Well, I haven't blogged through the sermon prep process this week. But, it's Sunday morning, so I thought I'd share these thoughts:
1. Public speaking scares the heebie-jeebies out of me. There's really no two ways about it. If you gave me an option, I would personally choose to sit in a room somewhere with my books and a nice fast computer, and blog, write, study, and come out to cook for people every couple of days. Throw in a nice coffee maker, I'd be set. When I'm not in front of crowds, I'm very happy.
2. Public speaking also is one of the most exhilirating I've ever done. Some people ride roller coasters because they like the scared/exhilirated feeling. Not me. Put me in front of a crowd with a topic to cover. Give me an hour to prep, a reasonable cup of coffee, and I'm ready to rock.
3. Preaching is not the same as normal public speaking. This is not simply about communicating a topic or getting over crowd fear. Now, the aspects of oral communication, the rhetorical skills, are nigh unto essential for a preacher. Don't think so? Reread 1 Timothy 3:2. What do you think 'able to teach means'? It's someone who has developed the skills to present information coherently and persuasively.
-->Note: Timothy and the other potential preachers of the NT had access to training in these areas. This is before widespread persecution. Don't think I'd advocate that house church leaders in North Korea or Iran were inept since they don't have education that they can't access. But for those who have the opportunity to learn to be better preachers, either in the classroom or by practice or by apprenticeship, and don't take those opportunities, that's not right.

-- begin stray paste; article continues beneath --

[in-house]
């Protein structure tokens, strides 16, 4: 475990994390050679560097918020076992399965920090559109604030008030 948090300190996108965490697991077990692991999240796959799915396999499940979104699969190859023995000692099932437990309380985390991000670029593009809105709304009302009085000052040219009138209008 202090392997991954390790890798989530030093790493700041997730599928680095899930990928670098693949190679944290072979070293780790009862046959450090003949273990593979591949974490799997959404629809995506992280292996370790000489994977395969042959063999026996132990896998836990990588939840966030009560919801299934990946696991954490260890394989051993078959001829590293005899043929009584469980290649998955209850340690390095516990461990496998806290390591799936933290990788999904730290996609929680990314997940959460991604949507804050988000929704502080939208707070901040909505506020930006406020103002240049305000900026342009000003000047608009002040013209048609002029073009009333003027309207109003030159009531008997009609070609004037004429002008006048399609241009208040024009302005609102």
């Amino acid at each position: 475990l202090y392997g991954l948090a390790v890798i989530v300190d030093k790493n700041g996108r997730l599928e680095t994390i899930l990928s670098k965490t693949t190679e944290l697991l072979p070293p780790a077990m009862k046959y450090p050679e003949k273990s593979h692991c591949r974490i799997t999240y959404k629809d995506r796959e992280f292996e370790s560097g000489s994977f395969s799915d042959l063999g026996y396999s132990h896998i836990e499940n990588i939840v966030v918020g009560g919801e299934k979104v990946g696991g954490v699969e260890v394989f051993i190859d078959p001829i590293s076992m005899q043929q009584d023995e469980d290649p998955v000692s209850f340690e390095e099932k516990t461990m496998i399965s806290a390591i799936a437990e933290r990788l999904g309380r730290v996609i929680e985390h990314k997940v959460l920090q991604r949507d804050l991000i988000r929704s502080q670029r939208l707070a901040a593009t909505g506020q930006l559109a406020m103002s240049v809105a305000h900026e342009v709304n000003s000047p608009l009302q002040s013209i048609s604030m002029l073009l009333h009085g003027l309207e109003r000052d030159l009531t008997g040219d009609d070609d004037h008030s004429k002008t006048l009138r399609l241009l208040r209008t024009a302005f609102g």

Now, the biggest difference is that a public speaker has to present material he has a platform to deliver. For example, you wouldn't have me give a speech about athletics. I'm not qualified. Want me to talk about marching band? You're getting closer.
A preacher, on the other hand, is presenting material that no one is truly qualified to present. Preaching is about communicating the truth of a Holy God, that no one measures up to. Therefore, it requires the power of God. The Holy Spirit in the preacher and present in the message, the power of the Word of God that is being preached is what makes a sermon what it is. This is life-transforming truth here. No human being alone can present it.
That being said:
4. Preaching is an utterly terrifying experience. You are responsible for presenting God's truth in an appropriate manner, are responsible to be the vessel through which the Holy God makes Himself known.
Fortunately, God is present in the situation, and is capable of working through imperfect vessels. Never forget that you are an imperfect vessel, if you're preaching. Never forget your preacher is an imperfect vessel, if you're listening.
But never let sermons be about the preacher anyway. They're about God, God's Word, and the work of the Spirit in our lives.
The occasional thoughts of an ordinary man serving an extraordinary God. Come with me as we learn, teach, and laugh along the way.
Sunday, March 22, 2009
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